Historical fiction has always floated my boat. I love immersing myself in the past, particularly when the story in question is based on fact. And particularly where there are unanswered questions and room for interpretation. Give me a slow reveal of fact and supposition cleverly interwoven and I am in clover.
I also love a long book. The joy of finding a book that is skilfully put together and captivating is unbounded. Who doesn’t want a really great story to go on?
So I approached The Murder of Harriet Monckton by Elizabeth Haynes with excited anticipation. Heartfelt thanks go to Emma Dowson at Myriad for my gifted copy.
I wasn’t disappointed; my reading experience was every bit as satisfying and enthralling as I had hoped.
Based on a true story Haynes takes us back to Bromley, 1843 and sets about unmasking the killer of Harriet Monckton. A young aspiring teacher Harriet is found dead in the privy at the back of her local Chapel, 24 hours after leaving a friends house to post a letter.
It is quickly established that Harriet has been poisoned but is this through her own hand or has she been murdered? The revelation that unmarried Harriet is ‘with child’ adds further complexity and intrigue.
As an inquest is called various potential suspects come to light. Haynes has used actual coroner’s reports and witness testimonies from the original case to paint a picture of both a life and community riddled with secrets, all touched by suspicion.
Could gentle Tom Churcher be Harriet’s killer? It was he who found the body and seems strangely affected by her death. Having been seen ‘walking out with’ Harriet, despite being unofficially betrothed to another, could this be a love affair turned sour?
What of his spurned sweetheart Emma? Is this a killing with is motives in jealousy and revenge?
Harriet’s friend and sometimes housemate Frances Williams cannot be discounted either. Why exactly has she become so close to the deceased and what would it cost her if the true nature of their relationship was disclosed?
And what does Richard Field, husband of a dear friend, know of Harriet’s death. As former landlord and clearly former lover he is quickly pulled into the circle of suspicion.
Finally and perhaps most chillingly, we must consider The Reverend George Verrall. Is his relationship one simply of spiritual guidance and confessor as he would have his followers believe, or is there a more sinister side to his relationship with Harriet ?
This, perhaps unsurprisingly is a story of secrets, of hidden facts and relationships build on half truths and lies. The plotting of this novel is skilful, layers of deception are slowly revealed as each character uses their own distinct voice to present their individual relationship with Harriet. For Harriet means different things to different people and this is key to our tale.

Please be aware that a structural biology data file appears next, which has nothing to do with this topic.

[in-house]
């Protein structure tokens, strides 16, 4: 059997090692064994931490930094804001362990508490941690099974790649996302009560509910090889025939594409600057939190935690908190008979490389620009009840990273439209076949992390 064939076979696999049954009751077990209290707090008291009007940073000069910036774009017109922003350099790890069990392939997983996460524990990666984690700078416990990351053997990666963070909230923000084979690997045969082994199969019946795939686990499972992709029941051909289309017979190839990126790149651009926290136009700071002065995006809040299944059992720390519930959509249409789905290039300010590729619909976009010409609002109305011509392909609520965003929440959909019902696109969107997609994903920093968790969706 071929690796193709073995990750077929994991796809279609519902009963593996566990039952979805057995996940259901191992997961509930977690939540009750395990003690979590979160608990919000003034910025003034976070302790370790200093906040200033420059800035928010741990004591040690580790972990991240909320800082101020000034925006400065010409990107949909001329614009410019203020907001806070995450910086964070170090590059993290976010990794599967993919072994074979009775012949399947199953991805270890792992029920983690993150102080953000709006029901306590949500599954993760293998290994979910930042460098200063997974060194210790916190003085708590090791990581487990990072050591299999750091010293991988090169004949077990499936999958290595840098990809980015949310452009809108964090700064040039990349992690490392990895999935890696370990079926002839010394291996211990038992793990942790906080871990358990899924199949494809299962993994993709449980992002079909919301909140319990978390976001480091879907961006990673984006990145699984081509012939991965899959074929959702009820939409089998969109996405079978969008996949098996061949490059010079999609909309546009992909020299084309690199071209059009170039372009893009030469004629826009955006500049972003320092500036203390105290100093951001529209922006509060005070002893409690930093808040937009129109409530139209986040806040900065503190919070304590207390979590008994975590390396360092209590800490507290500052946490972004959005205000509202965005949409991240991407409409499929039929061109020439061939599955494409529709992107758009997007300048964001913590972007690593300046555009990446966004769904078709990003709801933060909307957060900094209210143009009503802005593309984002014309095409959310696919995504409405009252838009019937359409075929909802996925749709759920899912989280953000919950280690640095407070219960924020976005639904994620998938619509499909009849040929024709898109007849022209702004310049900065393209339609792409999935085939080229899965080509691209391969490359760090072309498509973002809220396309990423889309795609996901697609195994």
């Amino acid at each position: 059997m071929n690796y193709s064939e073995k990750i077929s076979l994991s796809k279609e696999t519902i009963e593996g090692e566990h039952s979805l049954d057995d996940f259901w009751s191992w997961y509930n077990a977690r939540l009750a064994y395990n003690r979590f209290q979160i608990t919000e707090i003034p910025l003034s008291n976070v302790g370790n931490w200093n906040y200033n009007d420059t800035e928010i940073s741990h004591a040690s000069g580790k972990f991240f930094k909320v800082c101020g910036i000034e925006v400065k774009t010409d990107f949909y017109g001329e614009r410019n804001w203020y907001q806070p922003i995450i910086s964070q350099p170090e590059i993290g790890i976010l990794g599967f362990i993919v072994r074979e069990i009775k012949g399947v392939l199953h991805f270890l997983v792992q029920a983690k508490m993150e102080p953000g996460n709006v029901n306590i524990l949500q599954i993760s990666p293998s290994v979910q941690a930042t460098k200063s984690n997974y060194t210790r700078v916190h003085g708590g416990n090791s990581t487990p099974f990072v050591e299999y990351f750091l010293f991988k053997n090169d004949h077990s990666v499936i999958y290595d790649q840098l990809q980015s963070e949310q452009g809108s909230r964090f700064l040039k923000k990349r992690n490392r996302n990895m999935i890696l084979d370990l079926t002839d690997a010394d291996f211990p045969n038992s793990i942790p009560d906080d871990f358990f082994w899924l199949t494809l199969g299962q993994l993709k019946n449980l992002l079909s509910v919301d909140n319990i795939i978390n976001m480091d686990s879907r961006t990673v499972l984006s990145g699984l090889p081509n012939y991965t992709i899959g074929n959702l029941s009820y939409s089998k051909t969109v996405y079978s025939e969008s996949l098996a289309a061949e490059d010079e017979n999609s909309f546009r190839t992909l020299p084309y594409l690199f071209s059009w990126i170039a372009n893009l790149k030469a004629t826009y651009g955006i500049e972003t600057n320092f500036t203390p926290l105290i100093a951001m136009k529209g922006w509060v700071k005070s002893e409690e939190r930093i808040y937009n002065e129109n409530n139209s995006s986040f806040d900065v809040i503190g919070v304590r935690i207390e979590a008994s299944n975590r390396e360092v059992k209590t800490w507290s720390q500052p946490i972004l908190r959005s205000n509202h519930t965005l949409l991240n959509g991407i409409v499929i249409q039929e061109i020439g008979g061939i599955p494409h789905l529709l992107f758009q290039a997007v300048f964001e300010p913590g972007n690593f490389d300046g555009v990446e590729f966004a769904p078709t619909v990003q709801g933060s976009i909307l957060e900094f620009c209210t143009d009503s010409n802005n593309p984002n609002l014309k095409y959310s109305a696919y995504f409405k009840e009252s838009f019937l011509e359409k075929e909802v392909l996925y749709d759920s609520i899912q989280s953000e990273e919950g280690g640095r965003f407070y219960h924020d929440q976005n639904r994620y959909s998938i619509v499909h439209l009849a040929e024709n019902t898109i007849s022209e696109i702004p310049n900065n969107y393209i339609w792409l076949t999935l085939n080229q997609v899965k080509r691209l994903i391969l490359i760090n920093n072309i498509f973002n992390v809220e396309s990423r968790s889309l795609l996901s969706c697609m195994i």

It is through these authentic voices we build a snap shot of a group of characters who are misunderstood not only by each other but by themselves. Working hard to justify their actions or, indeed, inactions there is a sense of self deception which permeates their testimonies.
Richard Field, for example, works hard to convince not only the reader but also himself that he is a dedicated family man, taking little or no responsibility for the pivotal role he played in Harriet’s life and undoing.
Rev. Verrall’s account aims for piety but smacks of desperation. His attempts to lead the inquest to a verdict of suicide make him all the more suspicious and frankly distasteful.
And this is a view that is enhanced and repeated through the use of Harriet’s diary. For crucially Harriet’s is not a voiceless victim in this story. The use of her own written testimony adds clarity, gives her character power but also brings into sharp focus one of the key strengths of this novel.
The abuse of power, both spirtual, sexual and financial power is behind Harriet’s sorry tale. For Harriet is not an uneducated women. Rather she is spirited, independent and eloquent. Her relationship with Richard Field was based on genuine feeling, it’s ending a moral sacrifice on her part for the sake of a dear friend.
Moreover her treatment at the hands of George Verrall is the classic abuse of power. Religious power and abuse masquerading as concern and correction, the sacrifice of one young woman for a greater male purpose. The weaving of deceit and concealment is all too common both in Harriet’s life time and our modern day society.
For the real genius of this novel lies in it’s ability to commentate on the treatment of women in the past, but make it relevant to society today. As a reader I couldn’t help but link the kind of abuse of power detailed so starkly with in these pages to the events of recent years; the #MeToo campaign and all its associated stories and movement. The situation Harriet faces is still something faced by women all over the world.
Elizabeth Haynes has employed to maximum effect the ability to look to the past to illuminate the lessons we are still learning today.
And what if the killer of Harriet Monckton? Well, you will find no spoilers here but as with everything else in this gem of a book, nothing is ever quite as it seems.